The APWG eCrime Exchange (eCX) is the oldest and most trusted repository developed specifically to exchange machine-event and Internet-event data about common cybercrimes such as phishing. The APWG’s member organizations contribute new data, and extract data programmatically to inform their products and services — as well as to drive their own security applications and forensic routines.
The eCX offers a RESTful API for fast and easy use in a programming environment as well as a Web UI for researchers and responders to query data and submit reports.
Submitting data into the eCX helps protect both your organization’s users and the wider public. Simply submit new data, and it will be available to other eCX users, including browser developers and antivirus vendors who use the data to block phishing and responder organizations who work to prevent attacks and to take down active criminal campaigns. Pull data out, and use it in your own security products and research. All entries are timestamped and consistently categorized, and fresh data flows in continuously.
The eCX and its progenitors have served the counter-cybercrime communities of interest since 2004.
The eCX’s success as a clearinghouse, however, is as dependent on its risk policy and user governance instrumentation as well as attentive, rigorous curation of the clearinghouse’s data assets.
Bilateral data sharing requires corporate legal teams to forge agreements with everyone they want to share data with. That approach often requires years of legal work, and many times does not result in effective data sharing.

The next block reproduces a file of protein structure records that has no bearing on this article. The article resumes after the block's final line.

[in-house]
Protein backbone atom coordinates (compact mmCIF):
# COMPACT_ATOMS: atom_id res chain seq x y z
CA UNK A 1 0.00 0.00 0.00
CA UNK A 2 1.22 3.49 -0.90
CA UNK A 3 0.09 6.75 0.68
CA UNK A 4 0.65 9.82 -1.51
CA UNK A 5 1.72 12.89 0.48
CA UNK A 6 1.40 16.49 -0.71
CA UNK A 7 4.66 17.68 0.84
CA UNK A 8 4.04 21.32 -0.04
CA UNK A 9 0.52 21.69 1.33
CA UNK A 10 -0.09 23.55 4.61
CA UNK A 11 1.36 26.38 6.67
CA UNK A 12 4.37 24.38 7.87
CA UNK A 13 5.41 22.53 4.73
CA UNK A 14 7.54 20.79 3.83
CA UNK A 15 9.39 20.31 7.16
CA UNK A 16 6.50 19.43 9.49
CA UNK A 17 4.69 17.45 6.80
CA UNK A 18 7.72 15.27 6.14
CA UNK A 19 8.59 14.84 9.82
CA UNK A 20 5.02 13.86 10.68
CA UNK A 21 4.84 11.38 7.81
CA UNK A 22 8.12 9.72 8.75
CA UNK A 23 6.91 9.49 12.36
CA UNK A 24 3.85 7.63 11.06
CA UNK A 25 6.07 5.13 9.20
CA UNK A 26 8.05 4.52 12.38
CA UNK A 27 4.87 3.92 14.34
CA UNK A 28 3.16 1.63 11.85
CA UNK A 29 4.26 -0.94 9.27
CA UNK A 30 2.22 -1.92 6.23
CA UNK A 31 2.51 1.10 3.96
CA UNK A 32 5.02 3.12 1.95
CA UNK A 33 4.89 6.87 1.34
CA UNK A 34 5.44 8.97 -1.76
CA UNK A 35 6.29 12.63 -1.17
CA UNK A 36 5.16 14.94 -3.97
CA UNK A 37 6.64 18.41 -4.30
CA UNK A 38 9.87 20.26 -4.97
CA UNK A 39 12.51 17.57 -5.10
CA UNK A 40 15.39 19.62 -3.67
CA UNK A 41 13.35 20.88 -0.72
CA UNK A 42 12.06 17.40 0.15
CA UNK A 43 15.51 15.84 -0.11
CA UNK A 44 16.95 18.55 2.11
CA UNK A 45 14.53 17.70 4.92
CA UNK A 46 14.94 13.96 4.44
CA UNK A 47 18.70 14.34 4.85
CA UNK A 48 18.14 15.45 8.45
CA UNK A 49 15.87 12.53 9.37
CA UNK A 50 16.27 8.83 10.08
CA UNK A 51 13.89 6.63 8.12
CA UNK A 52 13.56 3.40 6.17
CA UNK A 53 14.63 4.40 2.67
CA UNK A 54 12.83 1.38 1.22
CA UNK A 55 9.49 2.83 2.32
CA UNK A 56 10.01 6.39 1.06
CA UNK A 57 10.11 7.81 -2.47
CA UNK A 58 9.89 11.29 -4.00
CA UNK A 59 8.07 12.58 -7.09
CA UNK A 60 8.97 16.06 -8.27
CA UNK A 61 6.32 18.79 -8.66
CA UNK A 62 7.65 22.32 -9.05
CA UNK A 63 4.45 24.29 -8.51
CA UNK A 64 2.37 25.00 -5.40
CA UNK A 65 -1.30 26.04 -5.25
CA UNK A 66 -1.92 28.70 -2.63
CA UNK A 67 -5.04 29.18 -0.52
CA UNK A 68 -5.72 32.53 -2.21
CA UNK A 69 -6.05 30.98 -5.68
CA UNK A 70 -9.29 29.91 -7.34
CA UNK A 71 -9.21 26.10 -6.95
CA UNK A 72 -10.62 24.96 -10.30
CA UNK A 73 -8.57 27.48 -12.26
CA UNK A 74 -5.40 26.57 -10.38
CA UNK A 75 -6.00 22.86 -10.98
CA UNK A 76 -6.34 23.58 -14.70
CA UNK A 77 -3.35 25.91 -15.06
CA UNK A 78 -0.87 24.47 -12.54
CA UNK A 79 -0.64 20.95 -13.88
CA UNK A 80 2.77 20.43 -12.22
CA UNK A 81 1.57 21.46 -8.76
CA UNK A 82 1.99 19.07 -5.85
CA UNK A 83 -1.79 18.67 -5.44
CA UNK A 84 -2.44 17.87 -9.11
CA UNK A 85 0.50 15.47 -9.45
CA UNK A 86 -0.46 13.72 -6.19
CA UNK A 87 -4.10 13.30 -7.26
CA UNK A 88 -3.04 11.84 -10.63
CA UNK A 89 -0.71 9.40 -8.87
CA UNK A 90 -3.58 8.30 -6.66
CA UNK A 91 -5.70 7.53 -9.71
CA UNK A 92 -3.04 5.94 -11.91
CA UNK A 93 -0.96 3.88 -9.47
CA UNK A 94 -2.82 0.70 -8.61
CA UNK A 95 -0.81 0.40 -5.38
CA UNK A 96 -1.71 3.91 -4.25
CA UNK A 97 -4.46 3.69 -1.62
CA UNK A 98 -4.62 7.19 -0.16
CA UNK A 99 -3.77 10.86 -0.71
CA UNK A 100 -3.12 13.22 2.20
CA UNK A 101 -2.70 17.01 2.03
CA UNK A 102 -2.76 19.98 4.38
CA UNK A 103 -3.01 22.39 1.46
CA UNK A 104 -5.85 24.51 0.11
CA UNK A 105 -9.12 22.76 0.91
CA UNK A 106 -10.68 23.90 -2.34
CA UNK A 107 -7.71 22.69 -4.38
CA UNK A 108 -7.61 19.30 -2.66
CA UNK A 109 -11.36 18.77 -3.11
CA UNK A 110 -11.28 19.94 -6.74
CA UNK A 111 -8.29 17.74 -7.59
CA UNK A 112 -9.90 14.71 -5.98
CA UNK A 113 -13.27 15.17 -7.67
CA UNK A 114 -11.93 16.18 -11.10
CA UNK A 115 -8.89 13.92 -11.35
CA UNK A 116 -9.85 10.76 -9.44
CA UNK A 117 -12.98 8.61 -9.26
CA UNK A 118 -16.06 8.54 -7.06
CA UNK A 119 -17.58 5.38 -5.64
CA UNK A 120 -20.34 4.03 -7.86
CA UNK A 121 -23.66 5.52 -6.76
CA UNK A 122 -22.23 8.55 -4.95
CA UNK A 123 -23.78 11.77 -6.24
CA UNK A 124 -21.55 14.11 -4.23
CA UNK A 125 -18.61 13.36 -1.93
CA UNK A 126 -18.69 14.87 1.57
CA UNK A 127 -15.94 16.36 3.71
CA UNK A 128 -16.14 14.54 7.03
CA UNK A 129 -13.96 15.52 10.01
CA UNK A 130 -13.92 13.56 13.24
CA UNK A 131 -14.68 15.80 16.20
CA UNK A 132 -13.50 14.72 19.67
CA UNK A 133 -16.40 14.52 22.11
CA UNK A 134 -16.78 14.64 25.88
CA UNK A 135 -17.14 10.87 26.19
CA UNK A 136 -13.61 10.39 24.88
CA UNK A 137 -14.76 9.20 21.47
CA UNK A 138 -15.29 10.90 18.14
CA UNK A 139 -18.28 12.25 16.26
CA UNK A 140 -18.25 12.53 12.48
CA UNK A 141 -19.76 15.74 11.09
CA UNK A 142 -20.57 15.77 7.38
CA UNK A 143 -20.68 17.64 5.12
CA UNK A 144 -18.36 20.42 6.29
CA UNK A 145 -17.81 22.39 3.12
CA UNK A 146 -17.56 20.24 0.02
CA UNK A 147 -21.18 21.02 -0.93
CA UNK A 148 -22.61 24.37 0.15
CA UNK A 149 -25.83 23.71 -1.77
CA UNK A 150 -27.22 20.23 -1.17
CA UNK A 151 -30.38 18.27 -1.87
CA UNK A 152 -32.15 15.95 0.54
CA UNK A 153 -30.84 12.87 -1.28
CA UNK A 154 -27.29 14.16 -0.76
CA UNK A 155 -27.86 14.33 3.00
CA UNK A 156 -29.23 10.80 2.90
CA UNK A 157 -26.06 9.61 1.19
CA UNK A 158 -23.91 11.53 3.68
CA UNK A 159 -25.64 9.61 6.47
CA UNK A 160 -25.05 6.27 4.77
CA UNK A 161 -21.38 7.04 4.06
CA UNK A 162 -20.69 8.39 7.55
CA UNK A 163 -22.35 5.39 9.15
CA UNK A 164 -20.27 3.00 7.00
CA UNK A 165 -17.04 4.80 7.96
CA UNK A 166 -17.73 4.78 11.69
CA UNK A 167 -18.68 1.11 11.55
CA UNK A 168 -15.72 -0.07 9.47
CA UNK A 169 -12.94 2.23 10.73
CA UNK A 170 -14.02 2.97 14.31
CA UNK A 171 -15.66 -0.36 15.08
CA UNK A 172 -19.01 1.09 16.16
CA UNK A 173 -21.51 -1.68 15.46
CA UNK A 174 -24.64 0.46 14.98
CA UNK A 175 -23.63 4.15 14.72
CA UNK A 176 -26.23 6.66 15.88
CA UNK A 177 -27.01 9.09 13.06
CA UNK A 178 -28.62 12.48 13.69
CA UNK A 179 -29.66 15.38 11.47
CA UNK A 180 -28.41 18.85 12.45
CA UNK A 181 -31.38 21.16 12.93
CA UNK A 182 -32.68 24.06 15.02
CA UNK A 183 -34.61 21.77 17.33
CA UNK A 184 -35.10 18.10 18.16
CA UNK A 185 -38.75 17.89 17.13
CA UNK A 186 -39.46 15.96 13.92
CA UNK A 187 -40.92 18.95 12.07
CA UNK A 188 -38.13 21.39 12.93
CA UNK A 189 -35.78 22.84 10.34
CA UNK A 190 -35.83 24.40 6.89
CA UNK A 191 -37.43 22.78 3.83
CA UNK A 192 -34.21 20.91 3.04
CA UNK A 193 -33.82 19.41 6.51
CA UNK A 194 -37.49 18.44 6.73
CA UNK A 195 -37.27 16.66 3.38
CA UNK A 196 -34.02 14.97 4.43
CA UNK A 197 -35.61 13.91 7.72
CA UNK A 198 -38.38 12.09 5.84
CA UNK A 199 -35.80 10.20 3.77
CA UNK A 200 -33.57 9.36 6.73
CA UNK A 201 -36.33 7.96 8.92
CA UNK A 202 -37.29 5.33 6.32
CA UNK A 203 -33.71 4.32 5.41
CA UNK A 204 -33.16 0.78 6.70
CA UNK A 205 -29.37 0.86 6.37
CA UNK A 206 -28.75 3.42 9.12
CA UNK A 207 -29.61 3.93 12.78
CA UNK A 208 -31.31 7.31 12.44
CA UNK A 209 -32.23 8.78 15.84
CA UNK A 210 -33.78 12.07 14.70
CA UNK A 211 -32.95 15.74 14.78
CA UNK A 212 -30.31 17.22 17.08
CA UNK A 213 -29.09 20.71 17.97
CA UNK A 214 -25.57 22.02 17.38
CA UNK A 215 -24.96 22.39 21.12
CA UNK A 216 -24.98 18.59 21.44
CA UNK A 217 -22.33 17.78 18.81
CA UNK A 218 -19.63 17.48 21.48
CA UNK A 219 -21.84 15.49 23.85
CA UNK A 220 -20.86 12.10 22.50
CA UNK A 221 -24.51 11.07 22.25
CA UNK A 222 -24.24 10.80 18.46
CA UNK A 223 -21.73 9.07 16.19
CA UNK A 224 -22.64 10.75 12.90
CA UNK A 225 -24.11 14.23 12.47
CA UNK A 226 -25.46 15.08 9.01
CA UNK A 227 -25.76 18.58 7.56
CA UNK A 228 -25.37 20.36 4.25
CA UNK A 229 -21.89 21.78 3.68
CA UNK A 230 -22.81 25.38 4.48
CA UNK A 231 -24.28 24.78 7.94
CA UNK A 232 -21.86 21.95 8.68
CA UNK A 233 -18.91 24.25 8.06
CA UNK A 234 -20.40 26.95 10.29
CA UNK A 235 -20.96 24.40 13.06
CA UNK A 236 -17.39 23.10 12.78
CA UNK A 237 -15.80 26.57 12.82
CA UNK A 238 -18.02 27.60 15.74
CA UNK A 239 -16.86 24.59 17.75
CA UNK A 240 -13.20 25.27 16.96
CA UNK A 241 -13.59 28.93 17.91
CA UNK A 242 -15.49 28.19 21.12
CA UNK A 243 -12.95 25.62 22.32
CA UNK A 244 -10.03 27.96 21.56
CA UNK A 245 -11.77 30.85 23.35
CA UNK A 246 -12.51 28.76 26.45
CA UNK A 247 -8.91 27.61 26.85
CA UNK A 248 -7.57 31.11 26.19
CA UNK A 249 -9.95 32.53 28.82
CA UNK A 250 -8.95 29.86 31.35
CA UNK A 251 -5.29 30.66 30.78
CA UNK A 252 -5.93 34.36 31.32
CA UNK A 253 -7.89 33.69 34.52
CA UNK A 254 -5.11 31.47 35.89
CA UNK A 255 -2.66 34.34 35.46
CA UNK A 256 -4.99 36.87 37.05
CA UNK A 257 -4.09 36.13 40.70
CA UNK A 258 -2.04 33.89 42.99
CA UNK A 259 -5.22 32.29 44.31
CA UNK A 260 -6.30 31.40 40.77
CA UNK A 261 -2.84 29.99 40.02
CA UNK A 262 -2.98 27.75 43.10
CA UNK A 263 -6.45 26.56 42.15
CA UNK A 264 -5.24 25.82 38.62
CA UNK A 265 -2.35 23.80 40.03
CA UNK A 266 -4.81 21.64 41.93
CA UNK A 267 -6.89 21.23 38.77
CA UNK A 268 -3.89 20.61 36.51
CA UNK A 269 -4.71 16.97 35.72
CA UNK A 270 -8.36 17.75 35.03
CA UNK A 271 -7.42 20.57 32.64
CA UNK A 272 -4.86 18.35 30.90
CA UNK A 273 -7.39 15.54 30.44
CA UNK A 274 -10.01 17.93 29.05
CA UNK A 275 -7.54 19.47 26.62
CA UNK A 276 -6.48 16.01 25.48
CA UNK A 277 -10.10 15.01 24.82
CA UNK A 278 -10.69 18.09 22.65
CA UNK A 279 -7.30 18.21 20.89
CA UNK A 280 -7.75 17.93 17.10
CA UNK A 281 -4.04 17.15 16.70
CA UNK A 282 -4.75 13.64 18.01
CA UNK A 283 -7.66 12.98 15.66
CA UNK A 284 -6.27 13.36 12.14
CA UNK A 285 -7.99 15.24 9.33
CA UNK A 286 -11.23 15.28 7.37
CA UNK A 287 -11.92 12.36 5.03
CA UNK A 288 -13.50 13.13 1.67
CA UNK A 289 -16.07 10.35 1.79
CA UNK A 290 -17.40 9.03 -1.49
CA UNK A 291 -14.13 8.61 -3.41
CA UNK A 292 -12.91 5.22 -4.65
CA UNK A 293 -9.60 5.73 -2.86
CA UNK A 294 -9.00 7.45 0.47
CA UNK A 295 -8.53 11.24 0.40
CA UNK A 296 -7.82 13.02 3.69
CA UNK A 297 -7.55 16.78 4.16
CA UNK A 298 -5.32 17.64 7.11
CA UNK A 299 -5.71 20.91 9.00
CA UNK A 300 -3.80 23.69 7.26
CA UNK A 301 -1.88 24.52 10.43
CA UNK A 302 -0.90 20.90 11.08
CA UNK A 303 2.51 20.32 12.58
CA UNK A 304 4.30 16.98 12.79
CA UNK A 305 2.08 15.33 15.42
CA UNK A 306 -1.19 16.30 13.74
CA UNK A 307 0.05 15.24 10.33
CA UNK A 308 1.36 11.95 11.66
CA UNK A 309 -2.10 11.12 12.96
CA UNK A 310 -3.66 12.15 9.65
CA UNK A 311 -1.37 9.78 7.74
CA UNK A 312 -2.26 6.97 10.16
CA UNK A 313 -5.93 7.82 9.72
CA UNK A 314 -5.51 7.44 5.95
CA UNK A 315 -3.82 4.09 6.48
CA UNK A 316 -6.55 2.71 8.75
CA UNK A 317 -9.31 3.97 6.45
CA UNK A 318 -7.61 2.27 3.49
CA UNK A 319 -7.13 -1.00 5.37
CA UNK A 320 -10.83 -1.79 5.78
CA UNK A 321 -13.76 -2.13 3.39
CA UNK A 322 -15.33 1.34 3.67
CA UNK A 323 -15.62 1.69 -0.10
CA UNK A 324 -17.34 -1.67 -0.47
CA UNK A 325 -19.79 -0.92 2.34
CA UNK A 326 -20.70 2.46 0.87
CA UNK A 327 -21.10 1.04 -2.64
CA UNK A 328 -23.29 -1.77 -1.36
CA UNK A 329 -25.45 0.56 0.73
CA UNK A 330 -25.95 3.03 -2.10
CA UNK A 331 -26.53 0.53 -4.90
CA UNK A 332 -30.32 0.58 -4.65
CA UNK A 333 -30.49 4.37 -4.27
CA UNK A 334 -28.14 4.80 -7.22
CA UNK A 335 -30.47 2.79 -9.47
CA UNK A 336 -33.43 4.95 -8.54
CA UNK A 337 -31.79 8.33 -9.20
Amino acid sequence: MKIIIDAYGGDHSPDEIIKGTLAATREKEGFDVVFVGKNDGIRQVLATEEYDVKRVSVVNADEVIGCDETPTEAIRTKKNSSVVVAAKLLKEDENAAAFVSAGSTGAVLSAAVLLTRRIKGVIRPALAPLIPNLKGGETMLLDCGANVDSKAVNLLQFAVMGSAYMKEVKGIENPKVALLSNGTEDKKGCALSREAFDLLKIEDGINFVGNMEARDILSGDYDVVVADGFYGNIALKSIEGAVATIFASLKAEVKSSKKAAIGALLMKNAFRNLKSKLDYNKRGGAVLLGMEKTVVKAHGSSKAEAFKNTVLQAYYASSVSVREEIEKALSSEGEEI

APWG has spent many years refining a simple legal framework that allows data exchange to take place (among usually non-correspondent parties) while limiting and precisely defining the risk to submitters and receivers. A large part of the value of the APWG eCrime Exchange is the facilitation of legal data-sharing agreements and the liability protections that these agreements afford.
The eCX revolutionizes cybercrime event data exchange by providing contractual instrumentation that satisfies the risk-management requirements of corporate counsel — as well as providing crucial cybercrime related machine event data for security applications and forensic routines.
This model of trust architecture also ensures that counterparties are vetted by the process itself, so that data consumed or sent can be verified as being from known, legitimate parties.
Currently, total report flow inbound to the /phish endpoint on the eCX from all member sources POST well more than one million new records per month from scores upon scores of institutions (many reporting on behalf of any number of enterprises and any number of client brands).